“The snake would bite the mouse,” he said in an interview with The Miami Herald in 1984. “The mouse would die. I found it intriguing.”
He bought his first exotic snake, a diamondback rattler, from a catalog. Noticing that it had come from Florida, he knew then, he said, that Florida was his destiny. After dropping out of school at 16, he joined a roadside snake show that made its way to Florida in the late 1920s.
The snake attraction soon failed during the Depression, so Mr. Haast went to work for a bootlegger in the Everglades, where he was pleased to find plenty of snakes. The bootlegger was arrested, and Mr. Haast found his way to an airline mechanics school.
Finding a job as a flight engineer with Pan American World Airways, he began traveling around the world. That gave him a chance to use his toolbox to smuggle snakes, including his first cobra.
Mr. Haast’s dream of a first-class snake farm came true when he opened his Miami serpentarium in 1947. His near-fatal snakebites became legend in the news media, particularly after the total passed 100 in the mid-1960s.
His first wife, Ann, divorced him over his snake obsession. His second, Clarita, and third, Nancy, pitched in enthusiastically.
Besides his wife, the former Nancy Harrell, he is survived by two daughters, three grandchildren, two great-grandchildren and two great-great-grandchildren.
Mr. Haast closed the serpentarium in 1984 after a 6-year-old boy fell into his crocodile pit and was fatally mauled. He moved his venom-gathering operation to Utah. Six years later, he returned to Florida and opened the facility in Punta Gorda, where he raised and milked snakes but did not resume his snake show.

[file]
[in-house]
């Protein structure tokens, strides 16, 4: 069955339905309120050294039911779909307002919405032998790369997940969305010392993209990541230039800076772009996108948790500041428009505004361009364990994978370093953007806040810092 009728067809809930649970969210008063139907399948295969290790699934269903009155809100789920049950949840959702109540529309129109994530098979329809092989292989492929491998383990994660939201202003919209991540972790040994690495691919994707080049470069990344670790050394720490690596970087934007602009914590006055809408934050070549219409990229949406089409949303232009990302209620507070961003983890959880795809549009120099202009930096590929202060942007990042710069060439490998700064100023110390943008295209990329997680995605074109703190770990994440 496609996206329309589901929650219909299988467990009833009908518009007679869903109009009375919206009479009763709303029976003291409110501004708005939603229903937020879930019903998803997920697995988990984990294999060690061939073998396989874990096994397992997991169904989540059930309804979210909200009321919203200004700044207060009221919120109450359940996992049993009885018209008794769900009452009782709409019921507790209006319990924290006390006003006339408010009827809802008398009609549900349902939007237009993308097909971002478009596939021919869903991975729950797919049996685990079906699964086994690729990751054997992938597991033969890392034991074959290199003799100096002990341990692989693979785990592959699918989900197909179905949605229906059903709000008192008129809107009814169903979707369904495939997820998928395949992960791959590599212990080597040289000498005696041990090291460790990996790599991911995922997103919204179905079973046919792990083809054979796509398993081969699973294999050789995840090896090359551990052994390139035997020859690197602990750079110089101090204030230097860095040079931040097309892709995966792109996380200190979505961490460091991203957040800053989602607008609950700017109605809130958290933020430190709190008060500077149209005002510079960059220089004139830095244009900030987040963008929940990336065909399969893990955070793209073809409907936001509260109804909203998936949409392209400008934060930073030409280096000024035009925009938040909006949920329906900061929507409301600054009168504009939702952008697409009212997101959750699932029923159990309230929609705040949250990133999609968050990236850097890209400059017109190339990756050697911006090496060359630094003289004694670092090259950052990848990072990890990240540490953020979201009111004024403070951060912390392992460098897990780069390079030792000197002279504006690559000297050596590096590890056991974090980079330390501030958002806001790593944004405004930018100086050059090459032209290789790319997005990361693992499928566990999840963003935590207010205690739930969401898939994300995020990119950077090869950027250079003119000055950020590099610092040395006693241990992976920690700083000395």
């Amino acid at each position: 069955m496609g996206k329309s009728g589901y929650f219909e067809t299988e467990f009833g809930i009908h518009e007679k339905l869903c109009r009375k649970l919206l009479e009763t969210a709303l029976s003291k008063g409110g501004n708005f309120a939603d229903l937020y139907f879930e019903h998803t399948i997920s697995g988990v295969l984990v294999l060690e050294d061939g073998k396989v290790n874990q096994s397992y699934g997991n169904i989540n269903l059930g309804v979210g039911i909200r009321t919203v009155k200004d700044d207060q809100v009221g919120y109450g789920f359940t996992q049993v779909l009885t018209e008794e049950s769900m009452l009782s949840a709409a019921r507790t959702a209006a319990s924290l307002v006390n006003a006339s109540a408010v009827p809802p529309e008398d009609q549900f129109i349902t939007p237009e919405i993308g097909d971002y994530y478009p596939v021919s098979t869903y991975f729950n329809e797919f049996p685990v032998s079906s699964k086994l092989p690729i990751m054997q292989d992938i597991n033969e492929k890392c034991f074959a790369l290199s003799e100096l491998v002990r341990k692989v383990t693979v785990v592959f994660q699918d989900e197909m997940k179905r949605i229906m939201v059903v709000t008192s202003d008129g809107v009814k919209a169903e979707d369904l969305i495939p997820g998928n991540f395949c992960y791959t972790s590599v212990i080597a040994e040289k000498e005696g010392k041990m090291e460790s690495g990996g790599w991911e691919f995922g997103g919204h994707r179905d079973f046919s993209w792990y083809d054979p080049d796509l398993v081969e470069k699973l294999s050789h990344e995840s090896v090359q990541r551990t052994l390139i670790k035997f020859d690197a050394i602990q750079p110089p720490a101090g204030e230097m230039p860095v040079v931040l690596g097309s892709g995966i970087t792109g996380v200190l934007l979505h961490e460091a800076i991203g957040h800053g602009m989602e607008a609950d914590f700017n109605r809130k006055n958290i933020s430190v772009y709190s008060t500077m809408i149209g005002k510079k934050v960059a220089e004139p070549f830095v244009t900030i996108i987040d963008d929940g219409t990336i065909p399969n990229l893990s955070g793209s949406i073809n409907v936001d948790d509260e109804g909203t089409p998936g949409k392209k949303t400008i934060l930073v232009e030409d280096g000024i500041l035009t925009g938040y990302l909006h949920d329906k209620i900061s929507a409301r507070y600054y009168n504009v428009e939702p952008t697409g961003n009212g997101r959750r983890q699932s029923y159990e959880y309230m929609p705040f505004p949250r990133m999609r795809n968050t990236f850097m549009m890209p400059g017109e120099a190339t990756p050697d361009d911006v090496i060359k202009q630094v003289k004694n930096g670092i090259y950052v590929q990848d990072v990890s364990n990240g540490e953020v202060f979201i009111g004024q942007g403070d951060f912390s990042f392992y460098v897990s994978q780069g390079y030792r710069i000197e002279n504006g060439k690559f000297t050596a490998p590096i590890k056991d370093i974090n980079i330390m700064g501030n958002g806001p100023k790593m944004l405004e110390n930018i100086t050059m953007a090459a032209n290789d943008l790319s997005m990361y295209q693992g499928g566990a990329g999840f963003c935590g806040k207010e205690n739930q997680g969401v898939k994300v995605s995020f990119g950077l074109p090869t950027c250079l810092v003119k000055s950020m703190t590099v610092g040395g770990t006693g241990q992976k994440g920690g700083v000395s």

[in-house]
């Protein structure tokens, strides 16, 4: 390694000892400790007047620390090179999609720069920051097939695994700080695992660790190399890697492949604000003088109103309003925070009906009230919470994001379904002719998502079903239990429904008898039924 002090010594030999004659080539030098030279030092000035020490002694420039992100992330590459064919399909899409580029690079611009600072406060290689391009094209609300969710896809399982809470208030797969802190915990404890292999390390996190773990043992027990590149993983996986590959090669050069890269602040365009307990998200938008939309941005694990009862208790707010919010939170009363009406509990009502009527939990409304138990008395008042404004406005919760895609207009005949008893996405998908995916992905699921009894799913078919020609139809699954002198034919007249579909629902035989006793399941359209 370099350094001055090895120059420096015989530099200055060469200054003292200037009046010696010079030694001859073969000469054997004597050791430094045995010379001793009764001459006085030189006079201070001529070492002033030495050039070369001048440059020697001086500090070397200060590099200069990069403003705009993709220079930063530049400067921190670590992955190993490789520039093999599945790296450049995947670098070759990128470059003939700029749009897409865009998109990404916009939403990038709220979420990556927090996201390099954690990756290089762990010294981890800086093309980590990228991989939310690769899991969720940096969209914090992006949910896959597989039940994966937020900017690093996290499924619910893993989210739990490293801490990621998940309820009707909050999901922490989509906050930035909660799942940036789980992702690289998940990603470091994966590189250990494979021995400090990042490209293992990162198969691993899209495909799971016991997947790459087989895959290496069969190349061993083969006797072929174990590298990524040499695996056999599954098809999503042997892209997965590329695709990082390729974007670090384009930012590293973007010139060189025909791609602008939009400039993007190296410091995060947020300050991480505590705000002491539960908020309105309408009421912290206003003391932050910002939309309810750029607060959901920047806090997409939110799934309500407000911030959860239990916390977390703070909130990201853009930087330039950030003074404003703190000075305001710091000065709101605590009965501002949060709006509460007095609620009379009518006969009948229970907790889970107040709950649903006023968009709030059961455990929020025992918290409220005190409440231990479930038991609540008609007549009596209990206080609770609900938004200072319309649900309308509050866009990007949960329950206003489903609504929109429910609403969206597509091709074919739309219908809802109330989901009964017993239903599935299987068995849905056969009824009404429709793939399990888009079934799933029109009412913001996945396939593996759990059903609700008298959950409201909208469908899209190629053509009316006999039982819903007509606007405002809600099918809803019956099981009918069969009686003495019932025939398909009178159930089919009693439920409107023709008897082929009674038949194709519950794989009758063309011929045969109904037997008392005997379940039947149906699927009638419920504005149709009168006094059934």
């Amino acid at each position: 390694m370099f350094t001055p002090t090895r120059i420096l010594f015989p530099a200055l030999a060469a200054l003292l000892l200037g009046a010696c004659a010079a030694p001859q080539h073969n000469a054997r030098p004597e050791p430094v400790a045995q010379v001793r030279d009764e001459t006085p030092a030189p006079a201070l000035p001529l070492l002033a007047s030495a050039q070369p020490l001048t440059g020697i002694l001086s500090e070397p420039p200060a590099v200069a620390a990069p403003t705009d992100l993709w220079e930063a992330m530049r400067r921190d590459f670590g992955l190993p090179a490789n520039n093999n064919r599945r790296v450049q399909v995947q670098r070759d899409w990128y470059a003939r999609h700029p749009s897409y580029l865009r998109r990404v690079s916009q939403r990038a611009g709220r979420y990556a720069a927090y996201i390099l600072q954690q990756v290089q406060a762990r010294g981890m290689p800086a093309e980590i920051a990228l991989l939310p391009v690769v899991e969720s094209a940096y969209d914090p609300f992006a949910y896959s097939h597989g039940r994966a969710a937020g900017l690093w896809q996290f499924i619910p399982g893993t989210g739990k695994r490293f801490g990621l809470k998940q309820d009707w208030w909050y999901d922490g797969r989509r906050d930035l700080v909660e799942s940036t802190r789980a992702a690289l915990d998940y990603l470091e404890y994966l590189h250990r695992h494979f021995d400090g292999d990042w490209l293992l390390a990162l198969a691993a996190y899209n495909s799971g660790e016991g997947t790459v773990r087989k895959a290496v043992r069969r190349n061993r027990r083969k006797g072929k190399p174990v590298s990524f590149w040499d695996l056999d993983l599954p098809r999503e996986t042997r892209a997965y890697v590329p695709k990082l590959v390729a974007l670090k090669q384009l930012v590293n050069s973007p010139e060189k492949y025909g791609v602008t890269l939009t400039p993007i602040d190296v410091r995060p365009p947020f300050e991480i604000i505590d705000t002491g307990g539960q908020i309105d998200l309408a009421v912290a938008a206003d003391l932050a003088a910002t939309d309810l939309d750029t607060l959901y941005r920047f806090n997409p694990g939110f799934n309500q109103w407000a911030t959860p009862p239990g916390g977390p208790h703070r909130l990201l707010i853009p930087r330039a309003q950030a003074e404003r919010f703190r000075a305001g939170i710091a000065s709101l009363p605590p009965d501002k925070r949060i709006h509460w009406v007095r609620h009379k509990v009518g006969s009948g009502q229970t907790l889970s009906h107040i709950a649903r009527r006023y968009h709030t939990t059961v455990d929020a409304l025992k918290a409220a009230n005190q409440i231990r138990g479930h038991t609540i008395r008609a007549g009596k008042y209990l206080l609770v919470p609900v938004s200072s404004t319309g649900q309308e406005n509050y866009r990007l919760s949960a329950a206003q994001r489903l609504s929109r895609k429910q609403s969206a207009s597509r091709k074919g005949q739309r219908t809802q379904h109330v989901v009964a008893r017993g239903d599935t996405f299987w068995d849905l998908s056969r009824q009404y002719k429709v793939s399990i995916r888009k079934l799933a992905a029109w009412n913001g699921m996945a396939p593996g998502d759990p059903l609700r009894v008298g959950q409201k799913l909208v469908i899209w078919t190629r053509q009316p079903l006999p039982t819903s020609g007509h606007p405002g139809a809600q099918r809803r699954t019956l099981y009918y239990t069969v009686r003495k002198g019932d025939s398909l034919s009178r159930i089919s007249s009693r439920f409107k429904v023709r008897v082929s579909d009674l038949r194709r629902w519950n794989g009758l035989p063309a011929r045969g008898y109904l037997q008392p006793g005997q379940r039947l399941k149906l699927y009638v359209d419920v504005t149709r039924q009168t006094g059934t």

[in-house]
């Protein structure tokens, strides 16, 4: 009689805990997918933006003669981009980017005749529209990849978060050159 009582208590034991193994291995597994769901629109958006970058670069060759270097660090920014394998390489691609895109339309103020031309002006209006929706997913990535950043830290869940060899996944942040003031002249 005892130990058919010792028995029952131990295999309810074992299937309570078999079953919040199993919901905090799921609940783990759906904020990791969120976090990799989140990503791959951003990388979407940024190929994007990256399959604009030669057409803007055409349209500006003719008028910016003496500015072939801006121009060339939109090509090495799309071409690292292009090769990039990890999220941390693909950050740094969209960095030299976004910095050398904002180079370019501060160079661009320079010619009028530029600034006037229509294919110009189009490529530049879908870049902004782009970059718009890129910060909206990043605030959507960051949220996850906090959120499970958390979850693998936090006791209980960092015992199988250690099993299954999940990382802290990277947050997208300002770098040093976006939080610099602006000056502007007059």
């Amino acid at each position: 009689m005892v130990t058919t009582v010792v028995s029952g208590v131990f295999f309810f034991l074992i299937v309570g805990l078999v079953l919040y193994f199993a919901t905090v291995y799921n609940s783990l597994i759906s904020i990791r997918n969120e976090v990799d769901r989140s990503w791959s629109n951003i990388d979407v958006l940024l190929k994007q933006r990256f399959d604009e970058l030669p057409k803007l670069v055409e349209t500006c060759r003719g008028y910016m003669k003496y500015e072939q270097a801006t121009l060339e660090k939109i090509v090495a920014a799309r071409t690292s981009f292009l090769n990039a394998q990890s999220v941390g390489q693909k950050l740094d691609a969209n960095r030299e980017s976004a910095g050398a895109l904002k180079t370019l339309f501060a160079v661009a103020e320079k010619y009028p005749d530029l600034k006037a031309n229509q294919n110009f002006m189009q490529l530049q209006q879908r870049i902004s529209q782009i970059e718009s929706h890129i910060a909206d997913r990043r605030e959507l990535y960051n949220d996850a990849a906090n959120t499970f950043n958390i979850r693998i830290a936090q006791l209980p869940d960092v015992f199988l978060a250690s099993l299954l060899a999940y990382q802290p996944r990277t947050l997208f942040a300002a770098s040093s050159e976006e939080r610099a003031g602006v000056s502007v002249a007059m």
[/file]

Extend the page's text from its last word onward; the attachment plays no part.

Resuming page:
For all the time he spent with snakes, Mr. Haast harbored no illusions that they liked him.
“You could have a snake for 30 years and the second you leave his cage door cracked, he’s gone,” he told Outside magazine in 1997. “And they’ll never come to you unless you’re holding a mouse in your teeth.”
A version of this article appeared in print on June 18, 2011, on page B8 of the New York edition with the headline: Bill Haast, a Man Charmed by Snakes, Dies at 100.

Replies

  • TGunnTGunn Posts: 1,921 Captain
    It's a shame but he certainly led a good life. I miss the old Serpentarium; you know you've met an older Miami Native when you can talk about it.

    I have one if his books autographed at home; I'm going to crack it open and give it a look later on in his honor.
  • Spotsgonefishn'Spotsgonefishn' Posts: 225 Officer
    I loved going to the Serpentarium as a kid. On days I did not have admission funds I would sit at the McD's next door and look for iguanas in the trees over the wall. My grandfather made $$ to date my grandmother by selling water moccasins to Mr. Haas that he would catch in the 'Glades. The death of the kid by the croc was the talk of the lunch room for weeks. Everyone claimed to know someone who was present that tragic Saturday. We used to scoop tadpoles out of the pool in front to grow injars on the kitchen counter. When I asked for a job at 12 they said I needed to be 15. They shut the doors when I was a year shy of attempting my dream of working along side the big man. Fond memories.

    Funny thing is I was just talking about all this with a high school kid from the old neighborhood today. Now I read about Bills death. I raise my glass to the passing of a childhood hero, may he rest in peace.
    "From man's sweat and God's love, beer came into the world." -St Arnold of Metz
  • Dolphin 22Dolphin 22 Posts: 115 Officer
    I remember those day at that place. I have a picture of me siting on the wall that held the Crocs. Good parents huh? Those cobras looked huge when you were a kid.
  • Fishin RodFishin Rod Posts: 2,620 Captain
    I remember going there on a second grade field trip the first time in 1956 and then on different occassions with my family years later. Haast would throw a cobra on the grass right out amongst the people and play with it as part of his show. Everyone would gather around in a big circle and he would do his thing. Old Florida at it's best.....
    "Be what you is"....... Isaiah Minter
  • magotmagot Posts: 6,640 Officer